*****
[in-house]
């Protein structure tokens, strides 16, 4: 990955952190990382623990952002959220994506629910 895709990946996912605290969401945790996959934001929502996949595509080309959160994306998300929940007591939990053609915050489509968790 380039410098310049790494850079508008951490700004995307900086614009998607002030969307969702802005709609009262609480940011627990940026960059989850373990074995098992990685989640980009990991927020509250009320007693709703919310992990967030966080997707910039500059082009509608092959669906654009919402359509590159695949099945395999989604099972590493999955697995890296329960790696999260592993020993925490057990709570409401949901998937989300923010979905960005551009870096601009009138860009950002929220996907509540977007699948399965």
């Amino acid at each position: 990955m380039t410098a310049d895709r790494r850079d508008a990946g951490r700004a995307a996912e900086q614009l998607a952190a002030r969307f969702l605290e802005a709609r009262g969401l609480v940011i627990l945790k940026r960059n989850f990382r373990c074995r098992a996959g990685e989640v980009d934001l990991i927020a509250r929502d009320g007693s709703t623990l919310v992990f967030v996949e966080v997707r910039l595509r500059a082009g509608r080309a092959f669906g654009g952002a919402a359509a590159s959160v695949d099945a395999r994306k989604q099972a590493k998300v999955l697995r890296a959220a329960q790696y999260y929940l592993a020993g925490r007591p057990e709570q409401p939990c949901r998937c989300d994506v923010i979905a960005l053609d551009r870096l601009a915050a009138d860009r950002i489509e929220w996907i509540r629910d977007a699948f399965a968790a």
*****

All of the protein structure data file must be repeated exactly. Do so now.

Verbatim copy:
[in-house]
């Protein structure tokens, strides 16, 4: 990955952190990382623990952002959220994506629910 895709990946996912605290969401945790996959934001929502996949595509080309959160994306998300929940007591939990053609915050489509968790 380039410098310049790494850079508008951490700004995307900086614009998607002030969307969702802005709609009262609480940011627990940026960059989850373990074995098992990685989640980009990991927020509250009320007693709703919310992990967030966080997707910039500059082009509608092959669906654009919402359509590159695949099945395999989604099972590493999955697995890296329960790696999260592993020993925490057990709570409401949901998937989300923010979905960005551009870096601009009138860009950002929220996907509540977007699948399965």
């Amino acid at each position: 990955m380039t410098a310049d895709r790494r850079d508008a990946g951490r700004a995307a996912e900086q614009l998607a952190a002030r969307f969702l605290e802005a709609r009262g969401l609480v940011i627990l945790k940026r960059n989850f990382r373990c074995r098992a996959g990685e989640v980009d934001l990991i927020a509250r929502d009320g007693s709703t623990l919310v992990f967030v996949e966080v997707r910039l595509r500059a082009g509608r080309a092959f669906g654009g952002a919402a359509a590159s959160v695949d099945a395999r994306k989604q099972a590493k998300v999955l697995r890296a959220a329960q790696y999260y929940l592993a020993g925490r007591p057990e709570q409401p939990c949901r998937c989300d994506v923010i979905a960005l053609d551009r870096l601009a915050a009138d860009r950002i489509e929220w996907i509540r629910d977007a699948f399965a968790a």